[6] A lawyer who is uncertain whether a communication with a represented person is permissible may seek a court order. A lawyer may also seek a court order in exceptional circumstances to authorize a communication that would otherwise be prohibited by this Rule, for example, where communication with a person represented by counsel is necessary to avoid reasonably certain injury.

[7] In the case of a represented organization, this Rule prohibits communications by a lawyer for another person or entity concerning the matter in representation with a member of the governing board, an officer or managerial agent or employee, or an agent or employee who supervises or directs the organization’s lawyer concerning the matter, has authority to contractually obligate the organization with respect to the matter, or otherwise participates substantially in the determination of the organization’s position in the matter. If an agent or employee of an organization is represented in the matter by his or her own counsel, consent by that counsel will be sufficient for purposes of this Rule. Consent of the organization’s lawyer is not required for communication with a former agent or employee. See RPC 4.4 (regarding the lawyer’s duty not to violate the organization’s legal rights by inquiring about information protected by the organization’s attorney-client privilege or as work-product of the organization’s lawyer). In communicating with a current or former agent or employee of an organization, a lawyer shall not solicit or assist in the breach of any duty of confidentiality owed by the agent to the organization. See RPC 4.4.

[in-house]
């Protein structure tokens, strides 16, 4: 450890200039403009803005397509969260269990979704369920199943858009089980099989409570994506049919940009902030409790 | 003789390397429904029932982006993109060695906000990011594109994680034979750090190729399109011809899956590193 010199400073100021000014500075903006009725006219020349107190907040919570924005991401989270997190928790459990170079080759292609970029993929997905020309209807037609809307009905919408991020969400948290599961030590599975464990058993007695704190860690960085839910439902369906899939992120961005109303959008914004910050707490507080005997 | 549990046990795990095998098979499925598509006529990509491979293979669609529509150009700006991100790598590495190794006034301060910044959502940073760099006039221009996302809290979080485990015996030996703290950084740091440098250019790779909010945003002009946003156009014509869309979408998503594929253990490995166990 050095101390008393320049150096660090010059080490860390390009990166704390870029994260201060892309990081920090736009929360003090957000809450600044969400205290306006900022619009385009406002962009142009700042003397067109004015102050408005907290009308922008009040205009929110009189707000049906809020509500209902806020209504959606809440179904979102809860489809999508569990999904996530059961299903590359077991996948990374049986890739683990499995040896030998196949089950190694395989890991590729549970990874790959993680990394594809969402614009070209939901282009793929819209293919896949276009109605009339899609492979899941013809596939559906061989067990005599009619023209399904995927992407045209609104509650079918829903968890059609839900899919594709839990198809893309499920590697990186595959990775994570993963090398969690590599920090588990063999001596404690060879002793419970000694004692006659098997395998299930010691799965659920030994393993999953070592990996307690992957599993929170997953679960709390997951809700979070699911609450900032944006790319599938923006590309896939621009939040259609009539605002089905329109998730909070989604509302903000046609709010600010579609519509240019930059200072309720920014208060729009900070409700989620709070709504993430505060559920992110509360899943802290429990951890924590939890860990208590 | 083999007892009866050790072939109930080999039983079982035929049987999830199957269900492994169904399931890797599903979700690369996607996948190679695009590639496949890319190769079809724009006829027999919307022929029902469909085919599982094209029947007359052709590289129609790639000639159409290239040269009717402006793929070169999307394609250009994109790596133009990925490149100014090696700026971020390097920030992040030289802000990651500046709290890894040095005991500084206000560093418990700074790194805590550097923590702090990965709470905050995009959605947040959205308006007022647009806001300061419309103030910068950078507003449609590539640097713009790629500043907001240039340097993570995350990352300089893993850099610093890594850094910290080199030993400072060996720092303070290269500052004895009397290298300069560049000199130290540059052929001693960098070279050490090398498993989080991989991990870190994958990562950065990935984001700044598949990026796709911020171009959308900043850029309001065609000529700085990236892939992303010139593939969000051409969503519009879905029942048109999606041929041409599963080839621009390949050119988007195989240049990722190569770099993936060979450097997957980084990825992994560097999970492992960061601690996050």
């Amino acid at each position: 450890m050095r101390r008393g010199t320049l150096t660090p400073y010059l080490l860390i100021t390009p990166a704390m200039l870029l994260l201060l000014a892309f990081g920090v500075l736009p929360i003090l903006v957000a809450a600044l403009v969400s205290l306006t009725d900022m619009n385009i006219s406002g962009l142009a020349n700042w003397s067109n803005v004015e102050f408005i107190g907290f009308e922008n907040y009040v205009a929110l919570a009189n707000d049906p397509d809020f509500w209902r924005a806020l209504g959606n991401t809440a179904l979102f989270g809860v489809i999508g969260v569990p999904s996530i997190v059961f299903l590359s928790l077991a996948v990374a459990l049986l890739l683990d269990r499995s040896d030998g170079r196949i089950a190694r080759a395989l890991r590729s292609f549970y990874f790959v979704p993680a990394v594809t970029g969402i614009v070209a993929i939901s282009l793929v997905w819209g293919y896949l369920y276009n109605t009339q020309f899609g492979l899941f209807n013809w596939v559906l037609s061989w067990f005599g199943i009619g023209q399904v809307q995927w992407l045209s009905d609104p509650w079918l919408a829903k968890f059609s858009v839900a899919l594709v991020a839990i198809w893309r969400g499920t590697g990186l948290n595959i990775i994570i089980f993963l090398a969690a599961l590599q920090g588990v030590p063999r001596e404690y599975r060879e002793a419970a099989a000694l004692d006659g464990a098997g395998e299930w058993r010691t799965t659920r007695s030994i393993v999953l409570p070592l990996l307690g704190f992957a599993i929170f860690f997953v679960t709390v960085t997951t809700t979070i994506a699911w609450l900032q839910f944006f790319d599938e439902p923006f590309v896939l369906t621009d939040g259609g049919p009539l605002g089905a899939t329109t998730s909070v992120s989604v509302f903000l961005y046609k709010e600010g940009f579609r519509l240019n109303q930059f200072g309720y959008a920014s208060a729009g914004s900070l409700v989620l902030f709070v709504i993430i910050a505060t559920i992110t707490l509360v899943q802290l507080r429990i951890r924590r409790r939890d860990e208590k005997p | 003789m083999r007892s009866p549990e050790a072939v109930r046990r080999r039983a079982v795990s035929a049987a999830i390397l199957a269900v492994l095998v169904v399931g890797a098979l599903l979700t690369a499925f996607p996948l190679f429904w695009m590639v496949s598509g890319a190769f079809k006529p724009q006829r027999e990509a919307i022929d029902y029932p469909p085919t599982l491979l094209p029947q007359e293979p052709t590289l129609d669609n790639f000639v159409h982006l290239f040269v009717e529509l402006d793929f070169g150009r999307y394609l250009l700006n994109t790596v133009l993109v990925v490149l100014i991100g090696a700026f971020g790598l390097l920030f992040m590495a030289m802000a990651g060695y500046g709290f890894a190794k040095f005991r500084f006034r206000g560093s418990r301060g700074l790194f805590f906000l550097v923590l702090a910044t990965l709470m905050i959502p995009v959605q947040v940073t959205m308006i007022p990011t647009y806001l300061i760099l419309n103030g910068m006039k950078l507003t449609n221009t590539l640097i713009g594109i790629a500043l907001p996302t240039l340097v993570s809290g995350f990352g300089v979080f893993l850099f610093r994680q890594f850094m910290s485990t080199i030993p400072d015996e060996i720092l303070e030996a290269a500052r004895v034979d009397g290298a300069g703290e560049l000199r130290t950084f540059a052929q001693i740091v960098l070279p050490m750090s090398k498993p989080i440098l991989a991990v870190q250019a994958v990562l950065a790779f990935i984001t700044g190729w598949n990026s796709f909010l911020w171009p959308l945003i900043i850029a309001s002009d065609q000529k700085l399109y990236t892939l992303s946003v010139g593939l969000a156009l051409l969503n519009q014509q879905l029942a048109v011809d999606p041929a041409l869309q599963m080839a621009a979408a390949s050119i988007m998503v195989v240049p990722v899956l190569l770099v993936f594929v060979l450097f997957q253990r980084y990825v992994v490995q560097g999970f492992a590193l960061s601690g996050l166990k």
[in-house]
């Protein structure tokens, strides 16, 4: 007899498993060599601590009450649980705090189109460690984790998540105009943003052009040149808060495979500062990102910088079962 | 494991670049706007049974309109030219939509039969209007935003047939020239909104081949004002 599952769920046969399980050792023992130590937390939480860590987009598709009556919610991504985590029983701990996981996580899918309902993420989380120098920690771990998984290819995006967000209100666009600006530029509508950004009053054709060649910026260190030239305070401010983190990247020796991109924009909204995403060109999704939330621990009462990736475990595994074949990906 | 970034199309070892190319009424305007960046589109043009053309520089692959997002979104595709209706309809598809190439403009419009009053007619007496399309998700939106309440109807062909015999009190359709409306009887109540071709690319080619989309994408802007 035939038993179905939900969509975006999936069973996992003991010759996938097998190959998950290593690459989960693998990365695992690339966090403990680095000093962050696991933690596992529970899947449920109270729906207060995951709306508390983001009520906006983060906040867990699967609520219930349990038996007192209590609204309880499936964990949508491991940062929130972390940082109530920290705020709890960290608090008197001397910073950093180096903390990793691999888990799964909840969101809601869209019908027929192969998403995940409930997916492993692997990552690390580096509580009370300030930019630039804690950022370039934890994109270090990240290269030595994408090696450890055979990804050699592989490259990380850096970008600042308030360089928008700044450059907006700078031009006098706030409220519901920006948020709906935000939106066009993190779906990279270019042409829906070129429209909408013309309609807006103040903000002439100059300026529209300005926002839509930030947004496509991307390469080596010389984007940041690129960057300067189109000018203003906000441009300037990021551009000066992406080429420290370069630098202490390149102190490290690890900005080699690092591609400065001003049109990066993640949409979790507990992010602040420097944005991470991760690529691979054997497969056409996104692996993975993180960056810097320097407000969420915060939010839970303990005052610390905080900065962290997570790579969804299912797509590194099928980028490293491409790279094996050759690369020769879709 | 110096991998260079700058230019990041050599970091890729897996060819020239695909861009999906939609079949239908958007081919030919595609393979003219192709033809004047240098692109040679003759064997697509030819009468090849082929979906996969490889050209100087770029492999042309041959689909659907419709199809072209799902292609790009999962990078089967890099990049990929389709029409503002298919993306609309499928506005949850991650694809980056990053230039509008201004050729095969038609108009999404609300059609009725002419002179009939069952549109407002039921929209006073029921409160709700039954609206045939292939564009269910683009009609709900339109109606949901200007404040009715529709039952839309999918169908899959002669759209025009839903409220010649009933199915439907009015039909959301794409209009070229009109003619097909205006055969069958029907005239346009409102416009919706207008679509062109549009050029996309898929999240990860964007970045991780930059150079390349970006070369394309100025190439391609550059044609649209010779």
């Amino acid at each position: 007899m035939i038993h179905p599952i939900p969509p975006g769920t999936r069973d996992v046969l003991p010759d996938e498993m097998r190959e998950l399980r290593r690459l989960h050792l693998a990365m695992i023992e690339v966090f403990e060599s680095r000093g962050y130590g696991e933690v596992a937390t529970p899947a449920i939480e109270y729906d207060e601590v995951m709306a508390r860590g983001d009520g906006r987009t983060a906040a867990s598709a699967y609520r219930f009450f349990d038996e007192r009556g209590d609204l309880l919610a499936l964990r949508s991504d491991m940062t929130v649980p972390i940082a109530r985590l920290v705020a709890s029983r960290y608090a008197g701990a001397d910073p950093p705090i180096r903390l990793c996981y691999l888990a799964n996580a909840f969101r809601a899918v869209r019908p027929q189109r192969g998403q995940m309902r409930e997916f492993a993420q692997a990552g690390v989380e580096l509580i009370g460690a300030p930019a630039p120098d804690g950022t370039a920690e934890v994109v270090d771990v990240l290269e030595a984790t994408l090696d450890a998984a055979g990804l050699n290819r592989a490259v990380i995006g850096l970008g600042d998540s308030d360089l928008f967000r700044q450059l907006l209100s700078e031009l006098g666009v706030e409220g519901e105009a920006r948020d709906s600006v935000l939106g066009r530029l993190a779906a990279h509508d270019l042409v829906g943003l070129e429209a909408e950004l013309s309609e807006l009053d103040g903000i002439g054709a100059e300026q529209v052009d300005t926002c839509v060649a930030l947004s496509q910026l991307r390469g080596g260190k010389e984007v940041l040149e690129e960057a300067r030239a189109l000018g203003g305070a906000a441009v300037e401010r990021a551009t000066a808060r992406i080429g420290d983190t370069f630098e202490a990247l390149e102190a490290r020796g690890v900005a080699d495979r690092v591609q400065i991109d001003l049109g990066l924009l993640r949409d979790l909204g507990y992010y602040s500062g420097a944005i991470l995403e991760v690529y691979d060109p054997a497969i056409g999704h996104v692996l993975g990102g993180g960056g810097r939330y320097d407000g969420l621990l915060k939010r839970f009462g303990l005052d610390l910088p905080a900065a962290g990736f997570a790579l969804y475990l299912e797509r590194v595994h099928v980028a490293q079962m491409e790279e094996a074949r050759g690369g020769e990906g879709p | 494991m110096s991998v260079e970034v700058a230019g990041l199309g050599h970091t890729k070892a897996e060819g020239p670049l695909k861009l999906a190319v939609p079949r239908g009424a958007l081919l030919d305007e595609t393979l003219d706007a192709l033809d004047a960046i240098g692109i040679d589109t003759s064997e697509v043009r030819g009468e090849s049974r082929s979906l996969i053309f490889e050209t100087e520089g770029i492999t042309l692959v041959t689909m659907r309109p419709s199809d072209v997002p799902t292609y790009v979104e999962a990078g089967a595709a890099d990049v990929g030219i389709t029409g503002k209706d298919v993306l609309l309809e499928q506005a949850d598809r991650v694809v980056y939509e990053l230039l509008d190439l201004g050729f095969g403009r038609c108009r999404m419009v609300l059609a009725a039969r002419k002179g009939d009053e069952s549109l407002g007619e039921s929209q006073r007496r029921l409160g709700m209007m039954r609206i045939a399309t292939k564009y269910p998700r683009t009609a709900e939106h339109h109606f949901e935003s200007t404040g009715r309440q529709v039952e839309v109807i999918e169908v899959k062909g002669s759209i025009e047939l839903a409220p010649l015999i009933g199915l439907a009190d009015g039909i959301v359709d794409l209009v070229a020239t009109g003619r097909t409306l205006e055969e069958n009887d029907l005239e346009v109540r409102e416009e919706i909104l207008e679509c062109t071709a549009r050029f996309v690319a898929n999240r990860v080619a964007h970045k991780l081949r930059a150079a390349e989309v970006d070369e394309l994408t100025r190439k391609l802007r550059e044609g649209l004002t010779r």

[8] The prohibition on communications with a represented person only applies in circumstances where the lawyer knows that the person is in fact represented in the matter to be discussed. This means that the lawyer has actual knowledge of the fact of the representation, but such actual knowledge may be inferred from the circumstances. See RPC 1.0(f).

[9] In the event the person with whom the lawyer communicates is not known to be represented by counsel in the matter, the lawyer’s communications are subject to RPC 4.3.

Definitional Cross-References

“Knows” See RPC 1.0(f)


Tennessee Supreme Court Rule 8: Rules of Professional Conduct Copyright © 2021 by BirdDog Law, LLC (No copyright claimed as to government works.). All Rights Reserved.